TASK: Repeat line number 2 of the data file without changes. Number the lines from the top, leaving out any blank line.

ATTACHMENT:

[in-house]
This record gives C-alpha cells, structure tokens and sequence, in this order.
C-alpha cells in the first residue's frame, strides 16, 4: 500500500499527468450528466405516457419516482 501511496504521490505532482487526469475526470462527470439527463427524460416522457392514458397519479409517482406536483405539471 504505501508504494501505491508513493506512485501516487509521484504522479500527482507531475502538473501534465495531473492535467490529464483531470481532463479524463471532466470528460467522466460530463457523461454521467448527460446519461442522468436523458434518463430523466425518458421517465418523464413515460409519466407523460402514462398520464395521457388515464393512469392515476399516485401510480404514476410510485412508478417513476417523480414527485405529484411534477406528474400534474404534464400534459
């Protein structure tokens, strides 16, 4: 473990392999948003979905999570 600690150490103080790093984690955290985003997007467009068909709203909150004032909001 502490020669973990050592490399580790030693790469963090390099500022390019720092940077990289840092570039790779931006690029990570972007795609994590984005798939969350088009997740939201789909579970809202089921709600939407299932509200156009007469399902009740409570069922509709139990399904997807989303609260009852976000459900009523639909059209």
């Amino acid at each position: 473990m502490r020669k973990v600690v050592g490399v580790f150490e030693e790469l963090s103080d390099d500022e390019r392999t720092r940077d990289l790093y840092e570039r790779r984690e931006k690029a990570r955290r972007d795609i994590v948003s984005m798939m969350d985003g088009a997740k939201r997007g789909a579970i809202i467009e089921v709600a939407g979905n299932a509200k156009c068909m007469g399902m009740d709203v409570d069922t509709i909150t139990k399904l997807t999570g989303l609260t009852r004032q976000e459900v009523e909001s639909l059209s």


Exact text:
This record gives C-alpha cells, structure tokens and sequence, in this order.